A commemorative postage stamp on the Centenary of the Electric Lamp :
Issued on Oct 21, 1979
Issued for : The Posts and Telegraphs Department feels privileged in honouring Thomas Alva Edison by issuing a special postage stamp commemorating the invention of electric light bulb by him one hundred years ago.
Type : Stamp, Mint Condition
Watermark : No
Colour : Red Purple
Denomination : 100 Paise
Overall Size : 3.91 X 2.90 cms.
Printing Size : 3.55 X 2.54 cms.
Perforation : 13 X 13
Paper : unwatermarked adhesive stamp paper
Stamps Printed : 20,00,000 in sheets of 35
Printing Process : Photogravure
Designed and Printed at : India Security Press
- Thomas Alva Edison, U.S. inventor, best known for his development of the phonograph and the incandescent lamp, was even more notable for the wide range of his interests.
- He was born in Milan, Ohio, on February 11, 1847. He was experimenting for some time with what he called “electric lamp for giving light by incandescence“. On October 21, 1879, in his laboratory in Menlo Park, New Jersey, after spending more than $40000 in fruitless experiments, he finally succeeded in making an incandescent lamp in which a loop of carbonized cotton thread glowed in a vacuum glass bulb for more than 40 hours. He himself described the event as “the sight we had so long desired to see met our eyes“. The following decade was devoted to the invention and exploitation and methods for the generation and distribution of electricity, including the three–wire system.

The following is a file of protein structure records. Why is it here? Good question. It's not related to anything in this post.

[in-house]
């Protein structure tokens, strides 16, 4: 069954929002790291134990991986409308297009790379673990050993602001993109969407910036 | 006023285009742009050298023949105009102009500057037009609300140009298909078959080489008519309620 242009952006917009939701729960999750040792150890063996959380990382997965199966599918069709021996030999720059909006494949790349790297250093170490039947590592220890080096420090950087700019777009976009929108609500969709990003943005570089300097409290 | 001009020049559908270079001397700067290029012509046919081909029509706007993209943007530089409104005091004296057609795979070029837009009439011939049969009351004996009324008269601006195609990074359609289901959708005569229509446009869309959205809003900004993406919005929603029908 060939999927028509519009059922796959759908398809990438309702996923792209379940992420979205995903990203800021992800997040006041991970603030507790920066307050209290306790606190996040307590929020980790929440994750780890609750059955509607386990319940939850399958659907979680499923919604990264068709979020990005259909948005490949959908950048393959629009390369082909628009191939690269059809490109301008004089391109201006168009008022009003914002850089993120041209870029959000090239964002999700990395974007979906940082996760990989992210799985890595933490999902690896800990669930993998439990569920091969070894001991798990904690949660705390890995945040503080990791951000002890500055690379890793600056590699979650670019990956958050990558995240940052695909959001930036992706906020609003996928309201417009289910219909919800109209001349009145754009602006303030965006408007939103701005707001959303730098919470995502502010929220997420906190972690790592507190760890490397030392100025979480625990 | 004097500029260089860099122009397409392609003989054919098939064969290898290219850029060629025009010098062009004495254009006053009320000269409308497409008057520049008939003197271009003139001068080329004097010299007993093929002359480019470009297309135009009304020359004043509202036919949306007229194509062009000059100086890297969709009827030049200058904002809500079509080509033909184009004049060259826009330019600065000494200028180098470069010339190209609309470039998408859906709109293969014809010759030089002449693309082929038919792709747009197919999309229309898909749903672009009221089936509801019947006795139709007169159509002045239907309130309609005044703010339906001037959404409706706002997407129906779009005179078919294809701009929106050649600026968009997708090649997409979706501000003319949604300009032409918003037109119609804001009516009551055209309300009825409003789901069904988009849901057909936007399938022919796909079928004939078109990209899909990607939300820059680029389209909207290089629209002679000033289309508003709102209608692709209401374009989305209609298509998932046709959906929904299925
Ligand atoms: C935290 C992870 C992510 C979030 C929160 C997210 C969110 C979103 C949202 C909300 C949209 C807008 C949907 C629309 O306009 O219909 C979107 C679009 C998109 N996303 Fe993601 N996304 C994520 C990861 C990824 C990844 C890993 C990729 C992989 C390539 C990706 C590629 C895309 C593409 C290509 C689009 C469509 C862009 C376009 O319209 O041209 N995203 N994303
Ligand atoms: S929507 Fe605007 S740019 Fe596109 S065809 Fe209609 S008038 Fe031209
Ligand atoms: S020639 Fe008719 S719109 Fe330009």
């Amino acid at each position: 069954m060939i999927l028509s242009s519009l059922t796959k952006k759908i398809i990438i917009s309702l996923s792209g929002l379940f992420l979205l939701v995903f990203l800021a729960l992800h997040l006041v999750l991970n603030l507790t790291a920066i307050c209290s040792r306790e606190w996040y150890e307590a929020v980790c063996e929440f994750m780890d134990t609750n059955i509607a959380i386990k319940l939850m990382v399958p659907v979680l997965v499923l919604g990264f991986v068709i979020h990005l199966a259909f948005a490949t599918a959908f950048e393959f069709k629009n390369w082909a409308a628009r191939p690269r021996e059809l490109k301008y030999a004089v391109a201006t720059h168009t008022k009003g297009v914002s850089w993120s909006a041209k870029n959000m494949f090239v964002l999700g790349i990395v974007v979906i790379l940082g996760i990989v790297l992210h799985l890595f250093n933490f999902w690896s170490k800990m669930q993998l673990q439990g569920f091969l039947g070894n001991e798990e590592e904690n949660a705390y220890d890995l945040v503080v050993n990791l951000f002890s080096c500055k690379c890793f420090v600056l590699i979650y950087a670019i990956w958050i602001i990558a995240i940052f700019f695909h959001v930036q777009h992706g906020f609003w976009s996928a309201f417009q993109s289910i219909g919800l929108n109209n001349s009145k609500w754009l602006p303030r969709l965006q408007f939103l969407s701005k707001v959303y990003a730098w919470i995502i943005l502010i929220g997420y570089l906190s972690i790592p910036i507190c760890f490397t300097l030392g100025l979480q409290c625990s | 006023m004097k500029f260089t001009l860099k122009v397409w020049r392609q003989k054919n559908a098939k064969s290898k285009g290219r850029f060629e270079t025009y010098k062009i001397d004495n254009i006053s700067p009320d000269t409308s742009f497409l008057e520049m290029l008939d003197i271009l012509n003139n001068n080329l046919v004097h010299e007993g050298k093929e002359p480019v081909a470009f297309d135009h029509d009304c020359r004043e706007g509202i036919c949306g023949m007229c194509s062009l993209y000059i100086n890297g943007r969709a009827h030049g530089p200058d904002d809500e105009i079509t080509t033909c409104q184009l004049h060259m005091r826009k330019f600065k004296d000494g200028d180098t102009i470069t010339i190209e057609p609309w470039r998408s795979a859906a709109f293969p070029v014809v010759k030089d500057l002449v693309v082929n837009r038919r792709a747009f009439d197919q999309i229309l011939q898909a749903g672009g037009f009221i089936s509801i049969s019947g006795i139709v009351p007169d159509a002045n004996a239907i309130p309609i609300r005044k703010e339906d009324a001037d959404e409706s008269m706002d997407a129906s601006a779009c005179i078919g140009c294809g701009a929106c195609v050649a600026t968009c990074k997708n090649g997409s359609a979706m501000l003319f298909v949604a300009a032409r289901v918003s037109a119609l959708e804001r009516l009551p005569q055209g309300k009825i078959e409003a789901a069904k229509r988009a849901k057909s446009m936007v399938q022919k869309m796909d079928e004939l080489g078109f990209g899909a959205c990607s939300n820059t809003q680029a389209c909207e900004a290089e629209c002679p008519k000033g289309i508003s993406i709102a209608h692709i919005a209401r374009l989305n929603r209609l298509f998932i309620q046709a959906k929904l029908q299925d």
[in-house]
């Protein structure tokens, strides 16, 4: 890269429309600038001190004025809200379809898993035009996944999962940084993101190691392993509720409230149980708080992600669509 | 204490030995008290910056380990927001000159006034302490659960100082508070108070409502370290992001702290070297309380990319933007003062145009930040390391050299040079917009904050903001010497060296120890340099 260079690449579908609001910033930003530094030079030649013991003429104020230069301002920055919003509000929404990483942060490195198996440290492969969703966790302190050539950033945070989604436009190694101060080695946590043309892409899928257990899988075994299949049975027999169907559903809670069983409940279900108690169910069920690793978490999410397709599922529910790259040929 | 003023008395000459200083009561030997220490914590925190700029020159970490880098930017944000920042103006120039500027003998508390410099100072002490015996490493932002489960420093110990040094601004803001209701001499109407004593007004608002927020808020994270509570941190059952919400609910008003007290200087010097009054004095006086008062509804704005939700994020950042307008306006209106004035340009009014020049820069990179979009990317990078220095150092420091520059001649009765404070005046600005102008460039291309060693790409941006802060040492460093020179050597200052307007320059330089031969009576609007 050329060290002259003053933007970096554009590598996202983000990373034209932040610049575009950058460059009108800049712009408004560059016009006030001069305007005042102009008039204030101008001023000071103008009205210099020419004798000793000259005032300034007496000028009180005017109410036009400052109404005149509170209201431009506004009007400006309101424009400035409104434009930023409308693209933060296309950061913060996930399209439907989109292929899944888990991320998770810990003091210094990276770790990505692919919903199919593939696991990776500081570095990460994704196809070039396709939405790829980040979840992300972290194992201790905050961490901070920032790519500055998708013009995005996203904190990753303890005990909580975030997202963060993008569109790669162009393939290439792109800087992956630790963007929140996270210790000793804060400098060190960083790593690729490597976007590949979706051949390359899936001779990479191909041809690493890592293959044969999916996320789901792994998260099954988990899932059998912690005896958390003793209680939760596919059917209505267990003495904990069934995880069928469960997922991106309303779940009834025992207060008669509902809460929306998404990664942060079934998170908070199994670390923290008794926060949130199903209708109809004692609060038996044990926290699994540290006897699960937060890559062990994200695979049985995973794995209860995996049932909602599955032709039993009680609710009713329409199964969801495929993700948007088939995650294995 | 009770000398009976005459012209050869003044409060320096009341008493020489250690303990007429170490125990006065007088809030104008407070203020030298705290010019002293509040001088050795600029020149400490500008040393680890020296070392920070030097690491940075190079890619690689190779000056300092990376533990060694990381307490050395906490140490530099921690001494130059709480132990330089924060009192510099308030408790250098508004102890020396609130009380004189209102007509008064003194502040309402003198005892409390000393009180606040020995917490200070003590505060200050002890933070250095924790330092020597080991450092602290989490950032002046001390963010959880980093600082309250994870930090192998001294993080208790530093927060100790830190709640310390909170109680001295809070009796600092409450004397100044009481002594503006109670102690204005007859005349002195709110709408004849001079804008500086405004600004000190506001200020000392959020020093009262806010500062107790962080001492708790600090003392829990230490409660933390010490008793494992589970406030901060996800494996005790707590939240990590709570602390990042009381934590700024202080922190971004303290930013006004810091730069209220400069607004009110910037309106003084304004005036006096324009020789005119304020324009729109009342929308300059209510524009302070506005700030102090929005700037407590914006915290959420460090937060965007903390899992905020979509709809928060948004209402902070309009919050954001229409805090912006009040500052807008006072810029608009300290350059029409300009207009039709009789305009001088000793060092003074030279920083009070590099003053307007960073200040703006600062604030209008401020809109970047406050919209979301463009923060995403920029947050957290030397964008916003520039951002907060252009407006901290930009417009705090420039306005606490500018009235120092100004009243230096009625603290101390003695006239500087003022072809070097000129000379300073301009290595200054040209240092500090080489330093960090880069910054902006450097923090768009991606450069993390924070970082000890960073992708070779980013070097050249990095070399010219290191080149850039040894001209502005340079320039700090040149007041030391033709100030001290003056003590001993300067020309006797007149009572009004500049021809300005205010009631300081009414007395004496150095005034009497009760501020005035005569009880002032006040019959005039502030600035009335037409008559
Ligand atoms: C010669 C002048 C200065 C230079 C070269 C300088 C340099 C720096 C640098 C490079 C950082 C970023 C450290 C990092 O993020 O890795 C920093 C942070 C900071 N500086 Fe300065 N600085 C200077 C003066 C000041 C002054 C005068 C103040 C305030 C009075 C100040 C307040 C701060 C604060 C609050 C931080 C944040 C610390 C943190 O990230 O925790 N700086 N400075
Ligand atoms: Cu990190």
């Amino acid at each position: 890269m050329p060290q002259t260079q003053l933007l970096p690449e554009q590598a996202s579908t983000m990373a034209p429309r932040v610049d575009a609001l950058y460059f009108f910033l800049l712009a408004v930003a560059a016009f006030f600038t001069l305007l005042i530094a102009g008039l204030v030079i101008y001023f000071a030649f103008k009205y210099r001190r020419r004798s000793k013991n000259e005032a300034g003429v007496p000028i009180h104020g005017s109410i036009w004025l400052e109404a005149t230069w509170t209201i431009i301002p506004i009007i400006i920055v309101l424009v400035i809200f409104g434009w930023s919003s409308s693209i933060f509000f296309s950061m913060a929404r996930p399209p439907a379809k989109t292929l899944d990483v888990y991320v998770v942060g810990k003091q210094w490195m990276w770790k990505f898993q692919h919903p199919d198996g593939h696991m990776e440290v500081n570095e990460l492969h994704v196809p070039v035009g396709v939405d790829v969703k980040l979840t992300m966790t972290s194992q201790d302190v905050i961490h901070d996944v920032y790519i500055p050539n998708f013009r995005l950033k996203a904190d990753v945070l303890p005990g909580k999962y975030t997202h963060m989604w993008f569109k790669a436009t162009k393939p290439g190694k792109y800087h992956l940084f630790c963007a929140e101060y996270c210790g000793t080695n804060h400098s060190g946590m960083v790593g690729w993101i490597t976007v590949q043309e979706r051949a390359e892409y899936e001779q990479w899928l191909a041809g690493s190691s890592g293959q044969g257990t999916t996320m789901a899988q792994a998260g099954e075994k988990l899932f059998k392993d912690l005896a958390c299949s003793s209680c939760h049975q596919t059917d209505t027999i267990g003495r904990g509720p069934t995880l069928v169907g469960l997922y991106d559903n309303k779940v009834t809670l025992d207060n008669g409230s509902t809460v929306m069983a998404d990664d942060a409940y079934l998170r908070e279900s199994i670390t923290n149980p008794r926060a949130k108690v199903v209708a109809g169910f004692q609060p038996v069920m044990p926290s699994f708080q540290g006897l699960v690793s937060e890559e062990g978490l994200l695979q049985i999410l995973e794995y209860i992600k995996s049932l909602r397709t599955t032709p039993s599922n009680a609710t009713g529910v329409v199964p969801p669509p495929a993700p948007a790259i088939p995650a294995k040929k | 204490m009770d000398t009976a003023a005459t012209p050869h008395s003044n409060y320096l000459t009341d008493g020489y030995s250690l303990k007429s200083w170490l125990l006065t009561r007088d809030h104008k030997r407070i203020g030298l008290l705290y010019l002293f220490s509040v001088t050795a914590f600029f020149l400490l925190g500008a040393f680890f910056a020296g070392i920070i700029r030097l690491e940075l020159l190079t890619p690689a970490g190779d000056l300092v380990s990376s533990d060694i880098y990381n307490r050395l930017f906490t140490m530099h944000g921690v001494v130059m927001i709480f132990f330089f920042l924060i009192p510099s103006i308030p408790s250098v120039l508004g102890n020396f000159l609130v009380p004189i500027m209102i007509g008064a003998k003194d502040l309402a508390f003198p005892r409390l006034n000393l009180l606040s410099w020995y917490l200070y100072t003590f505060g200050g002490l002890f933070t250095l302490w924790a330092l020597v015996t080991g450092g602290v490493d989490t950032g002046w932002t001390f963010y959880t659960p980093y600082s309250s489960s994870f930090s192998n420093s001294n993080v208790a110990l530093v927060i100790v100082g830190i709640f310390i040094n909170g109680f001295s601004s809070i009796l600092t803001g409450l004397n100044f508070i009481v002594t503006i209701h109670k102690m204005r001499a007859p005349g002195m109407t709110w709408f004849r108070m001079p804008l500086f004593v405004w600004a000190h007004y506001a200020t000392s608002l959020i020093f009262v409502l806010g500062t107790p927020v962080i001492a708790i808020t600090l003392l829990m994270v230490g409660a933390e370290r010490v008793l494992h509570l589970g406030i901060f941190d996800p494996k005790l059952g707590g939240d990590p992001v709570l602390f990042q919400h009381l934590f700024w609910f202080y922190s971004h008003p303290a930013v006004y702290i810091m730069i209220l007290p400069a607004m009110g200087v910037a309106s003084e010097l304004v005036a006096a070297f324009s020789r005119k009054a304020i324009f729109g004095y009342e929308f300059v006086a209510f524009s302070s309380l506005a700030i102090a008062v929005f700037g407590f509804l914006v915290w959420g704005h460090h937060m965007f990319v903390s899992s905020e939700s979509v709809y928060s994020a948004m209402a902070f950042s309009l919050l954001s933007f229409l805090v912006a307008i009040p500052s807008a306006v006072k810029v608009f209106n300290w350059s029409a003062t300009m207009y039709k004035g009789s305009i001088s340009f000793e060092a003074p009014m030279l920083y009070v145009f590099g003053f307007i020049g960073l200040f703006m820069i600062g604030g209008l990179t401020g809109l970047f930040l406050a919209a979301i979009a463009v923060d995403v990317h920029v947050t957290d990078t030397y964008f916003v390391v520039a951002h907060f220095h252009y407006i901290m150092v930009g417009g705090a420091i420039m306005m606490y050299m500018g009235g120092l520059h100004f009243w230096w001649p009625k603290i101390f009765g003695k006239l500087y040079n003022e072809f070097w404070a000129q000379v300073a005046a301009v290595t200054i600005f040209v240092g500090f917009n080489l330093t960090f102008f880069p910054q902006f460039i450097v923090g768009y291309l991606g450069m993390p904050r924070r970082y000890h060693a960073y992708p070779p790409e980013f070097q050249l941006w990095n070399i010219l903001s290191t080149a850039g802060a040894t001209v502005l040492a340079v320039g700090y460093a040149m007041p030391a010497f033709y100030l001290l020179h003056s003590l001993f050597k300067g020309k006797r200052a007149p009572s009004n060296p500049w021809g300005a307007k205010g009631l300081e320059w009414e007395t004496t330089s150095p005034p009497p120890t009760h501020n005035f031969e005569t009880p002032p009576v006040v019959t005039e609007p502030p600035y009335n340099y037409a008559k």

- In his life time of 84 years (he died in 1931), he patented over 1030 inventions which changed our way of living. In 1883 he patented what became known as the “Edison effect”, the passage of electricity from a filament to a plate of metal inside an incandescent lamp globe (a forerunner of the electron tube).
- His invention of the electric bulb, in a way, revolutionalized the technical and social development of mankind. This small ubiquitous device which is so familiar today, is really a gift to the humanity by this great scientist, who worked hard to continuously improve its performance ever since its invention.
- In the course of years, the method of production of electric bulb has developed from manual techniques to a completely mechanical activity in order to cater to the ever increasing demand all over the world, and, as a result of it, a new great break-through was achieved in incandescent lamp technology with the halogen lamp having a luminous efficacy of 20 to 30 lumens per watt.
- In an indirect way, the incandescent lamp has been the motive power behind all further development in the industrial and domestic use of electricity. The fact that radio valves were derived originally from the incandescent lamp, confirms the origin of electronics and its later development as well. The electric lamp, without doubt, has brought ‘Light for everybody’ and is still doing so!